Jobs and Economy

In the first 30 months of the Trump Administration nearly 7 million American have found jobs, moving from unemployment to work. This has come through a combination of economic policies of lower taxes, common sense regulation and an approach to governing that puts American interests first.

Since the 2016 election taxes on U.S. businesses and corporations is no longer the highest in the developed world.  We reduced those taxed and they responded by building new factories in America and creating millions of new jobs here at home. Most liberals in Washington don’t understand that small businesses pay taxes at the individual rate, so by cutting taxes for individuals we cut taxes on tens of millions of small businesses and they have created most of the new jobs in recent years.

While we were not able to block Obamacare and the failed 2009 stimulus plan that largely wasted over $1 trillion taxpayer dollars on failed “stimulus” initiatives that enriched Obama Administration friends, created dead-end short-term jobs, and failed to spark an economic recovery, we were able to block their proposed “cap and trade” national energy tax.  This energy tax scheme – whether hidden or direct – would have imposed a $2 trillion-dollar cost to our economy resulting in the loss of even more American jobs and higher prices. Sadly, this ill-advised plan is back and is known as the Green New Deal which has been endorsed by every single Democrat running for President and was approved in concept in a non-binding vote by Speaker Pelosi’s new House majority in early 2019.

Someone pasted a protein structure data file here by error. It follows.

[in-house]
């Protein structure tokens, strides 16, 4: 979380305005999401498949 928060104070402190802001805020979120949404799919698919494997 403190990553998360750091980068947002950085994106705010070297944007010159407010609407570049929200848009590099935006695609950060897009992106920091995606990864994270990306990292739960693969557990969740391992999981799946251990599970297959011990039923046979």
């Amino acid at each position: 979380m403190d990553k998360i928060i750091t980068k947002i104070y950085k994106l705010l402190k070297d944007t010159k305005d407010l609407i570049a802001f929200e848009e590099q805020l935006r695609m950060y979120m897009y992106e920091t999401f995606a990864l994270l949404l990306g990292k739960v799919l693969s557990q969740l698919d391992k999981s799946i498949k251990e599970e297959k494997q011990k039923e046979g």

Inexpensive American energy, combined with lower taxes, has been the spark that has led to the creation of millions of jobs and a resurgence of American manufacturing since 2016. The Green New Deal would kill America’s economic growth and millions of jobs. Driving up the cost of energy will only cause our economy to suffer more, drive businesses and jobs overseas, make it harder for American-made products to compete, and take more money out of your wallet to pay for gasoline or electricity leaving less for a necessity, a movie, dinner out, college savings or tuition, or clothes for the kids.

When President Trump was sworn into office, federal regulators across hundreds of federal agencies and offices were in the process of writing 4,000 regulations. In 2017 we were able to put the brakes on many of these excessive regulations by injecting transparency and a little common sense.